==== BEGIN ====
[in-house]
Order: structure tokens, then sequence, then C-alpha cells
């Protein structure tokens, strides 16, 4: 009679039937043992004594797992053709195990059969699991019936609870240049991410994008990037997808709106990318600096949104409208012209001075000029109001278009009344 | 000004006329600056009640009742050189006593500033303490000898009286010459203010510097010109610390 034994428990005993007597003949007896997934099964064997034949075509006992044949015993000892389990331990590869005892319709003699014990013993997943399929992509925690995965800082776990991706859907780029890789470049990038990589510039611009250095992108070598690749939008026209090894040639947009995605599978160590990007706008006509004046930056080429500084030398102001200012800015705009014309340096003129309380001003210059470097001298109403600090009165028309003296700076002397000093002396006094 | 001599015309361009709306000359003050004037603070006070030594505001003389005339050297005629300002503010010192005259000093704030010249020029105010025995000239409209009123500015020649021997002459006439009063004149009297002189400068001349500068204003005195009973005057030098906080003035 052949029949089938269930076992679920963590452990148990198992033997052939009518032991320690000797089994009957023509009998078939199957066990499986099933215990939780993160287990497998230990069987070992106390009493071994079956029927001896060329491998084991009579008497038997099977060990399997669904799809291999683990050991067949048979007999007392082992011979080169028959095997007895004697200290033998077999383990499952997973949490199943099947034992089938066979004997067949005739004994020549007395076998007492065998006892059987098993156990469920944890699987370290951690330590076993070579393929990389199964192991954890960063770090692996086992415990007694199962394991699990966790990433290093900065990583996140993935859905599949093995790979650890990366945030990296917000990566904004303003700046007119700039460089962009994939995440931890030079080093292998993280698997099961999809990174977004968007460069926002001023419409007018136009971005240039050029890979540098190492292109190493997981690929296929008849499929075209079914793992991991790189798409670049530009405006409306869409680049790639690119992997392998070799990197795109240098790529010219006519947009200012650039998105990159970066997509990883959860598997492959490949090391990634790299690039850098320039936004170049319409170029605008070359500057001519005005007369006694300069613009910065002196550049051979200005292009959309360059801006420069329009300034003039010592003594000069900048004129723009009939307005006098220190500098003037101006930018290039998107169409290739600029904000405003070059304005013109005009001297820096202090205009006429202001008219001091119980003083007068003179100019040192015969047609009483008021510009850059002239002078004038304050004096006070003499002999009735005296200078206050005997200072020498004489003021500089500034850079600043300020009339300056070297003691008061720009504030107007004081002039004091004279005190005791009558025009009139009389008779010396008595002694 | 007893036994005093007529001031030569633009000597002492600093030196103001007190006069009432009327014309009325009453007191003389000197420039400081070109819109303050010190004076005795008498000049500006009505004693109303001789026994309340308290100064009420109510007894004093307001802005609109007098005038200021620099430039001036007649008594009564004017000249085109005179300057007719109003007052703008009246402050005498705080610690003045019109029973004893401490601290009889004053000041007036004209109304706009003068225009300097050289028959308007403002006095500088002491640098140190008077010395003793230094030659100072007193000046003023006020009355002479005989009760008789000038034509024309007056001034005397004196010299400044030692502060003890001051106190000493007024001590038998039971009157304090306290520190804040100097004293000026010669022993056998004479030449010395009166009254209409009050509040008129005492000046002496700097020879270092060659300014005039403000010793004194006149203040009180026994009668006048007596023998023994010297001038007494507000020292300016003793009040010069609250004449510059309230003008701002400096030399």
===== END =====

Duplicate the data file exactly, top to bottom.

[in-house]
Order: structure tokens, then sequence, then C-alpha cells
């Protein structure tokens, strides 16, 4: 009679039937043992004594797992053709195990059969699991019936609870240049991410994008990037997808709106990318600096949104409208012209001075000029109001278009009344 | 000004006329600056009640009742050189006593500033303490000898009286010459203010510097010109610390 034994428990005993007597003949007896997934099964064997034949075509006992044949015993000892389990331990590869005892319709003699014990013993997943399929992509925690995965800082776990991706859907780029890789470049990038990589510039611009250095992108070598690749939008026209090894040639947009995605599978160590990007706008006509004046930056080429500084030398102001200012800015705009014309340096003129309380001003210059470097001298109403600090009165028309003296700076002397000093002396006094 | 001599015309361009709306000359003050004037603070006070030594505001003389005339050297005629300002503010010192005259000093704030010249020029105010025995000239409209009123500015020649021997002459006439009063004149009297002189400068001349500068204003005195009973005057030098906080003035 052949029949089938269930076992679920963590452990148990198992033997052939009518032991320690000797089994009957023509009998078939199957066990499986099933215990939780993160287990497998230990069987070992106390009493071994079956029927001896060329491998084991009579008497038997099977060990399997669904799809291999683990050991067949048979007999007392082992011979080169028959095997007895004697200290033998077999383990499952997973949490199943099947034992089938066979004997067949005739004994020549007395076998007492065998006892059987098993156990469920944890699987370290951690330590076993070579393929990389199964192991954890960063770090692996086992415990007694199962394991699990966790990433290093900065990583996140993935859905599949093995790979650890990366945030990296917000990566904004303003700046007119700039460089962009994939995440931890030079080093292998993280698997099961999809990174977004968007460069926002001023419409007018136009971005240039050029890979540098190492292109190493997981690929296929008849499929075209079914793992991991790189798409670049530009405006409306869409680049790639690119992997392998070799990197795109240098790529010219006519947009200012650039998105990159970066997509990883959860598997492959490949090391990634790299690039850098320039936004170049319409170029605008070359500057001519005005007369006694300069613009910065002196550049051979200005292009959309360059801006420069329009300034003039010592003594000069900048004129723009009939307005006098220190500098003037101006930018290039998107169409290739600029904000405003070059304005013109005009001297820096202090205009006429202001008219001091119980003083007068003179100019040192015969047609009483008021510009850059002239002078004038304050004096006070003499002999009735005296200078206050005997200072020498004489003021500089500034850079600043300020009339300056070297003691008061720009504030107007004081002039004091004279005190005791009558025009009139009389008779010396008595002694 | 007893036994005093007529001031030569633009000597002492600093030196103001007190006069009432009327014309009325009453007191003389000197420039400081070109819109303050010190004076005795008498000049500006009505004693109303001789026994309340308290100064009420109510007894004093307001802005609109007098005038200021620099430039001036007649008594009564004017000249085109005179300057007719109003007052703008009246402050005498705080610690003045019109029973004893401490601290009889004053000041007036004209109304706009003068225009300097050289028959308007403002006095500088002491640098140190008077010395003793230094030659100072007193000046003023006020009355002479005989009760008789000038034509024309007056001034005397004196010299400044030692502060003890001051106190000493007024001590038998039971009157304090306290520190804040100097004293000026010669022993056998004479030449010395009166009254209409009050509040008129005492000046002496700097020879270092060659300014005039403000010793004194006149203040009180026994009668006048007596023998023994010297001038007494507000020292300016003793009040010069609250004449510059309230003008701002400096030399």